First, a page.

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Profile of Japan’s New Emperor Naruhito

  • May 1, 2019
  • , Kyodo News , 0:02 a.m.
  • English Press

TOKYO – Emperor Naruhito, who ascended the throne on Wednesday, can claim a number of firsts as a member of the Japanese monarchy.

 

No emperor in the past had the experience of studying abroad, and he is also the first emperor not to be separated from his family and brought up largely by nannies.

 

The 59-year-old earlier signaled his intent to adapt to “the changing times,” while also saying his years with his parents would serve as “major guideposts” for him as he performs his nonpolitical duties as the symbol of the state in the years ahead.

 

“I would like to pursue my duties as the symbol (of the state) by always being beside Japanese citizens, and sharing joy and sorrow with the people,” he said at his last press conference as crown prince in February.

 

Emperor Naruhito was born on Feb. 23, 1960, as the elder son of former Emperor Akihito and his wife, former Empress Michiko, a year after their marriage. His now 84-year-old mother, formerly known as Michiko Shoda, was the first crown princess of commoner origin.

 

His name Naruhito, given by his grandfather Emperor Hirohito, posthumously known as Emperor Showa, consists of two Chinese characters taken from an ancient Chinese Confucian philosophy book and means “a man who acquires heavenly virtues.”

 

Unlike his father, who grew up away from his parents in line with imperial family custom, Emperor Naruhito, his younger brother Crown Prince Fumihito, 53, and younger sister Sayako Kuroda, 50, who left the imperial household upon marriage to a commoner in 2005, were directly cared for by their parents as children.

 

The emperor entered the kindergarten of Gakushuin University in 1964 and attended the elementary, junior high and high schools of the university, which was established in the 19th century as a school for aristocrats.

 

“His majesty was gentle and always calm, and he naturally attracted people,” recalled Akihiko Imai, a friend of the emperor’s since junior high school.

 

In 1978, the emperor enrolled in the university’s Faculty of Letters, where he majored in history. Before his graduation in 1982, he wrote a diploma thesis on medieval water transport in the Inland Sea area of western Japan.

 

After advancing to the graduate school of the private Japanese university in April 1982, he studied for two years from 1983 at the University of Oxford’s Merton College, where he lived in a dormitory for the first time.

 

During his stay, he said he casually hit the pub, flooded a washing machine by putting in too many clothes and bought posters of American actresses Jane Fonda and Brooke Shields to decorate his room.

 

His research theme in Oxford was the history of transportation on the River Thames. He published a paper titled “The Thames as a Highway” in 1989 and was awarded an honorary degree of Doctor of Laws by the university in 1991.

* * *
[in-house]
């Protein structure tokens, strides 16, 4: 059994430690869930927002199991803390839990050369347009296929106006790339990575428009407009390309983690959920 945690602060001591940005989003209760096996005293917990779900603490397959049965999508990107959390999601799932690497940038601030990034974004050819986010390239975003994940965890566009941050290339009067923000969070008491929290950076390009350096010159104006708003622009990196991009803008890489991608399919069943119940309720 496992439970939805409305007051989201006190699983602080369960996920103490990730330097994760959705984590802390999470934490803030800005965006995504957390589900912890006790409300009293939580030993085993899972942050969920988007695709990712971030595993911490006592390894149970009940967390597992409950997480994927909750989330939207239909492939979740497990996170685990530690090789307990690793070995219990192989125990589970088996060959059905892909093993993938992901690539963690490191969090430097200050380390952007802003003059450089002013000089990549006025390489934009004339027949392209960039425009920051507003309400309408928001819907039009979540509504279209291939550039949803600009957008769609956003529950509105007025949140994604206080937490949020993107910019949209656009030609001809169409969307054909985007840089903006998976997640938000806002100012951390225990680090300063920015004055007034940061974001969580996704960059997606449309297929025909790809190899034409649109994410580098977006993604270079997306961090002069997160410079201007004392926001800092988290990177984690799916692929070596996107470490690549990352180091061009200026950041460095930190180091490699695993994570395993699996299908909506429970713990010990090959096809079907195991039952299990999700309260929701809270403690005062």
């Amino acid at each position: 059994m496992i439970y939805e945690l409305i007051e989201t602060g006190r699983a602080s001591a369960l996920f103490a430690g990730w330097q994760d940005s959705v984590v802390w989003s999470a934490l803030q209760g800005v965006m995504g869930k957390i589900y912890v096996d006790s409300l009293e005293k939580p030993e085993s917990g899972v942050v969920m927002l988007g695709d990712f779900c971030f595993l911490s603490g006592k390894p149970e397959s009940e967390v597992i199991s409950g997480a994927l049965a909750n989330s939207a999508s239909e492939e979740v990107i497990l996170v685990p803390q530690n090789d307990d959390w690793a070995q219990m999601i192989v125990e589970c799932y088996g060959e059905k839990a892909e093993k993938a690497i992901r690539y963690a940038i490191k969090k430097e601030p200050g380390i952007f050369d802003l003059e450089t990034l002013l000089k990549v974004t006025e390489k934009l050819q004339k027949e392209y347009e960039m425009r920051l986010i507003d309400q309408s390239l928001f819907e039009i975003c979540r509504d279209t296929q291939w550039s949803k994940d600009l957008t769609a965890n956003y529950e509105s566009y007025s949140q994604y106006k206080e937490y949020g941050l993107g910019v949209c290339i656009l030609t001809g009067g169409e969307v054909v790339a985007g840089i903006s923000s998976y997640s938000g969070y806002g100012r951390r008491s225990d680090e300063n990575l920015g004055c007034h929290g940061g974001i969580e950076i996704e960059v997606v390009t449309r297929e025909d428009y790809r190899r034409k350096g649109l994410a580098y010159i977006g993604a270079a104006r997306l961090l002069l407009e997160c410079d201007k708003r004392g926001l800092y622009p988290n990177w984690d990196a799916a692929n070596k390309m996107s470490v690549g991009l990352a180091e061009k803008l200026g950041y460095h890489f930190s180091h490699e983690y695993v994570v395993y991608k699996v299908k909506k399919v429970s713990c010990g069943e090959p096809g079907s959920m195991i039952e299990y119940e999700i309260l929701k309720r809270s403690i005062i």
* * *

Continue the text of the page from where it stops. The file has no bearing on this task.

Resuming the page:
This expertise led to him serving as honorary president of the U.N. Secretary-General’s Advisory Board on Water and Sanitation between 2007 and 2015.

 

In January 1989, he became crown prince at the age of 28 after Emperor Akihito ascended to the Chrysanthemum Throne following Emperor Hirohito’s death.

 

Having set himself the goal of finding a partner before turning 30, he got married to Masako Owada, a career diplomat who spent her childhood in Moscow and New York, at the age of 33 in June 1993.

 

The couple first met in October 1986 at a party to welcome visiting Spanish Princess Elena. Following the return of Empress Masako, 55, from the University of Oxford, where she studied between 1988 and 1990, the two met again in 1992 and he proposed marriage later that year.

 

“I will protect you with all my might for my entire life,” the then-crown prince said in proposing to her.

 

Their wedding took place the following year, and the couple’s only child, Princess Aiko, 17, was born on Dec. 1, 2001.

 

The emperor is known to have a number of hobbies, including mountain climbing, jogging, playing tennis and skiing. He plays viola and belonged to an orchestra during his time at Gakushuin University.

 

“Just like us, they have work and family, which give them power to lead their daily lives,” said Imai, the emperor’s friend, of the imperial couple.

 

The emperor had joined a variety of events and rituals in and outside the Imperial Palace, sometimes on behalf of former Emperor Akihito in recent years.

 

At a Gakushuin reunion in January 2018, the then-crown prince told friends who were chatting about reaching the retirement age of 60 in the near future, “In my case, I will be getting started,” according to Yuko Matsuoka, who studied with him and was also at the gathering.

 

Matsuoka felt the emperor’s “positive feelings about his enthronement” in the remark, she told Kyodo News.

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